Gaddafi fingers Swiss doctor
Libyan leader Moammar Gaddafi has implicated a Swiss doctor in the case of six foreign medics accused of causing an Aids epidemic in a Libyan hospital.
In May 2004 Libya sentenced to death five Bulgarian nurses and a Palestinian doctor for deliberately infecting more than 400 Libyan children with HIV.
The medics, who arrived in Libya in 1998 and worked in a paediatric hospital in the seaport of Benghazi, were arrested in 1999. So far around 50 patients have died of Aids.
On December 25 last year Libya's Supreme Court scrapped the death sentences hanging over the "Benghazi Six" and ordered a retrial – expected to start in around a month.
Developments then took an unexpected turn earlier this month when Gaddafi told the US-financed Arabic television station al-Hurra he had a copy of a Swiss medical study which proved the virus had been deliberately injected into the children.
"I have seen reports by a Swiss woman doctor saying that the virus is artificial and was created in a laboratory," he said. "That means the children were deliberately injected with the virus."
The Swiss foreign ministry denies any knowledge of a female doctor connected to the Libyan case, while the Bulgarian lawyer defending the nurses said Gaddafi might actually have meant a Swiss male doctor.
"I know only one Swiss doctor who has written a study," said Vladimir Sheitanov. "His name is Luc Perrin."
Perrin, head of the laboratory of clinical virology at Geneva University Hospital, admitted that he and his team had analysed blood samples from the infected children, but denied that any of his team had ever been to Libya. He also denied any involvement with the accused.
Perrin, one of Switzerland's most renowned Aids experts, said that soon after the discovery of the Aids infection at the Al-Fateh hospital in 1998, the Libyan representative at the World Health Organization (WHO) had asked him and a team of Swiss virologists to look into the case.
A few children from Benghazi travelled to Switzerland and others sent blood samples. These tests cost SFr20,000 ($15,500), which Libya paid.
The results of the tests didn't go down particularly well in Tripoli, however. Perrin diagnosed a typical case of hospital infection, common in developing countries, in which blood is taken from one infected child and the same needle used for several other children.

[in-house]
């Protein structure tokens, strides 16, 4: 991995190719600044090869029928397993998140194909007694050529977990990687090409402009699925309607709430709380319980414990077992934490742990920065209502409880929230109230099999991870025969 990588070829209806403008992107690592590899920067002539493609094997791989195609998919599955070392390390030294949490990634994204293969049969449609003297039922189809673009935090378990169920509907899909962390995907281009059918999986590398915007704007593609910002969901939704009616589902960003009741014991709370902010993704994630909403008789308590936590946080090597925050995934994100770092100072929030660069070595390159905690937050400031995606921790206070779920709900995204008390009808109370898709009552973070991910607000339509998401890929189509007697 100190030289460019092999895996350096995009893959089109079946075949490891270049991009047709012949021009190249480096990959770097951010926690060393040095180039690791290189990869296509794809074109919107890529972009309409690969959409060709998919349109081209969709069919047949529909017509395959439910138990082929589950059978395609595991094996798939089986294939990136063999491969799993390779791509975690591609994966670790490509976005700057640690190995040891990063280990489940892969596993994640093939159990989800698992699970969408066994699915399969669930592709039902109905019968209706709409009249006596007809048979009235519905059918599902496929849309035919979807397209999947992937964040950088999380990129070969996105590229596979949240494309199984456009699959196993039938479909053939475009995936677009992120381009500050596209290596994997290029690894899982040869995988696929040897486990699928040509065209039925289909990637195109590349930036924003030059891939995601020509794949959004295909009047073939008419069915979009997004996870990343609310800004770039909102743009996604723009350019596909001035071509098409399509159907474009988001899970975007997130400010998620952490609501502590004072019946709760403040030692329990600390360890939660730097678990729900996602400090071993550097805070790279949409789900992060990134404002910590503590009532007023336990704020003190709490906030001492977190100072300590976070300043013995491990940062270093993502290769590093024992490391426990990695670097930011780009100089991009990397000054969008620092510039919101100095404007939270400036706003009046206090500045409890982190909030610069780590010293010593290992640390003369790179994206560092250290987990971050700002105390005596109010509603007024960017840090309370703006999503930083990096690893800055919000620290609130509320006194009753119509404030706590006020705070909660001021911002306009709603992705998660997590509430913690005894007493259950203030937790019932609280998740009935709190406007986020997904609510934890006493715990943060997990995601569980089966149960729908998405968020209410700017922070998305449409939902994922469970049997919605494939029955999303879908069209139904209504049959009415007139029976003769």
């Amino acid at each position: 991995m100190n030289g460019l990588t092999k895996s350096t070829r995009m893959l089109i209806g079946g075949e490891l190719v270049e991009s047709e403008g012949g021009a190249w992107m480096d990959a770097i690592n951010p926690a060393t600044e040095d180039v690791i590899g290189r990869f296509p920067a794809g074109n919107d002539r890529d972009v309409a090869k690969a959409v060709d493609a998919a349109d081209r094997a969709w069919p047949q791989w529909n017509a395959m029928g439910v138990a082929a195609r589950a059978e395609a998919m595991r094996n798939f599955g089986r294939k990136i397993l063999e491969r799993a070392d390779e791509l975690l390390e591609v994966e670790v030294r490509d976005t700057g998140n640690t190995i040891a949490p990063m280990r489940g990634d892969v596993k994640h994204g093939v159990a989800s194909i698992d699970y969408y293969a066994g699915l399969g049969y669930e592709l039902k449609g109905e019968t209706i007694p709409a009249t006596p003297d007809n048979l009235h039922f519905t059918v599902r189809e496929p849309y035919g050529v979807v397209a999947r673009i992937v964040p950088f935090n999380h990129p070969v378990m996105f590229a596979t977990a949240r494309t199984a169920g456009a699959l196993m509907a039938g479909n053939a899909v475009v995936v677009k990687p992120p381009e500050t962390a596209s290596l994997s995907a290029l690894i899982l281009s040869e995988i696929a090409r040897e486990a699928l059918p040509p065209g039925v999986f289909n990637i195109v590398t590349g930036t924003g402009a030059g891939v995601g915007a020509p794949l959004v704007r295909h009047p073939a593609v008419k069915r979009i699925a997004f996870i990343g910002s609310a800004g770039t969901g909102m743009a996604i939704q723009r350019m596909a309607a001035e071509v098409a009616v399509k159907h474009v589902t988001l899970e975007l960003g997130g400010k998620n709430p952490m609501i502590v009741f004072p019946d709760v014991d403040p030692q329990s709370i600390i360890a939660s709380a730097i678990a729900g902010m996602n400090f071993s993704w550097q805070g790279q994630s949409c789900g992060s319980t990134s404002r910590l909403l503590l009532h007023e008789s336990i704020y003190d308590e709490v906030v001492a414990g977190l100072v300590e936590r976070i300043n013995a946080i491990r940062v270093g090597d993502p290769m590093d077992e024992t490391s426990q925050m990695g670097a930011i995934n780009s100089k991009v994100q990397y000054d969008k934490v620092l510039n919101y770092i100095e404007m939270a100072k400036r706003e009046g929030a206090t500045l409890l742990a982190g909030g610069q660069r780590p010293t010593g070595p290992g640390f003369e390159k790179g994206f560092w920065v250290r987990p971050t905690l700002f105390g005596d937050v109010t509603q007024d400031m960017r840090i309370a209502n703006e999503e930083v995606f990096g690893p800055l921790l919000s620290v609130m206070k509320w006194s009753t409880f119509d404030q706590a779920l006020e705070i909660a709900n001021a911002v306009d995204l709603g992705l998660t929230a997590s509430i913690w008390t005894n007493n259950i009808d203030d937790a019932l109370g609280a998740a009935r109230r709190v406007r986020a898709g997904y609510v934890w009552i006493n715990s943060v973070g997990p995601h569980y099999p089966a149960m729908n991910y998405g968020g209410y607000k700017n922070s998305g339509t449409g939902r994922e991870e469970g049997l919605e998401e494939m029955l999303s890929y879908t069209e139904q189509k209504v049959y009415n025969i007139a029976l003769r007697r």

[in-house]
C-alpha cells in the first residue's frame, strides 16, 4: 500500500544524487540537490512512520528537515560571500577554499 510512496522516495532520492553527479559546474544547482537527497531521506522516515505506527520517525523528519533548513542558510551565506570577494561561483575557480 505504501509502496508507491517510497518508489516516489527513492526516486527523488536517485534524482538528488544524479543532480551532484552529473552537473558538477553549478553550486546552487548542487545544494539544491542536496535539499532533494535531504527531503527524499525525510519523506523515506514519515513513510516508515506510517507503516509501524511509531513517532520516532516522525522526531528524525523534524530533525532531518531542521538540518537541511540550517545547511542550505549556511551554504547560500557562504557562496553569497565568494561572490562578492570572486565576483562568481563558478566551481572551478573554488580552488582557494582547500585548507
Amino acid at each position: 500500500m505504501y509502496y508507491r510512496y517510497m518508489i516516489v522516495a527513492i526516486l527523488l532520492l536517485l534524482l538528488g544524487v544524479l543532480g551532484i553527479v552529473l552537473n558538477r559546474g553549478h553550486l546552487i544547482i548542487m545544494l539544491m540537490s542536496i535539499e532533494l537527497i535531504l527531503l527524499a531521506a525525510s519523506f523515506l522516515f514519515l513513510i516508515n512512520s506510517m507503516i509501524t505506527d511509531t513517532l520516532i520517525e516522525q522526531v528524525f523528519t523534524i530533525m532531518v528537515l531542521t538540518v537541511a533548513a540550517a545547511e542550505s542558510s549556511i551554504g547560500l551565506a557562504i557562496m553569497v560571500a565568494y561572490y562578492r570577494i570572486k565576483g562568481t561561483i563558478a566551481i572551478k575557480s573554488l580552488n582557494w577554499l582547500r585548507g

What's more, Perrin ruled out deliberate infection since "we found many more cases of Hepatitis B and C than HIV".
Breaking the deadlock
The international view remains that Libya is using the medics as scapegoats for pre-existing poor hygiene conditions at the hospital and as bargaining chips.
Although he backed the guilty verdict, Gaddafi has proposed releasing the six medics on condition a Libyan serving life in a Scottish jail for the Lockerbie bombing is released and $5.7 billion (SFr7.3 billion) is paid to Libya for the care of the HIV-infected patients.
A more likely strategy aimed at defusing the standoff was set to get underway on Saturday in Tripoli. Volunteers, including delegates from Bulgaria and the EU, met the victims' families and began hammering out details of an aid fund.
But citing evidence that the nurses were tortured to confess and that the epidemic started in the hospital before they began working there, Bulgaria insists the medics are innocent. It has rejected any payout and has distanced itself from the fund, calling it a voluntary rather than political or diplomatic initiative.
Although the fund's western sponsors and the victims' families seem to be far from seeing eye-to-eye, the fund can serve as a face-saving vehicle with which both sides can successfully end the dispute, says George Joffe, from Cambridge University's Centre for International Studies.
"[Bulgaria] can't afford to admit they are actually giving compensation," Joffe said. "But my guess is in fact the Libyan authorities will do their best to make sure the families in the end take what is offered, however minimal they think it to be."
Moammar Gaddafi has been Libyan leader since he led a military coup against King Idris in 1969.
In the 1970s, his regime was implicated in subversion and terrorist activities in Arab and non-Arab countries.
For most of the 1990s, Libya endured economic sanctions and diplomatic isolation as a result of its refusal to allow the extradition to the US or Britain of two Libyans accused of the bombing of an airliner over Lockerbie, Scotland, in 1988.
Recently Gaddafi has attempted to improve his image in the West. Gaddafi firmly denounced the September 11, 2001 attacks and Libya has pledged its commitment to fighting al-Qaida.
Libya is Switzerland's second-largest trading partner in Africa and provides more than 40% of Swiss crude oil imports.
In 2004 imports from Libya, consisting almost exclusively of petroleum, increased by 4.5% to SFr790 million.
Exports, mainly in the machinery and pharmaceutical industries, soared by 55% to SFr189.5 million in the same year.
Libya has a population of just under six million.
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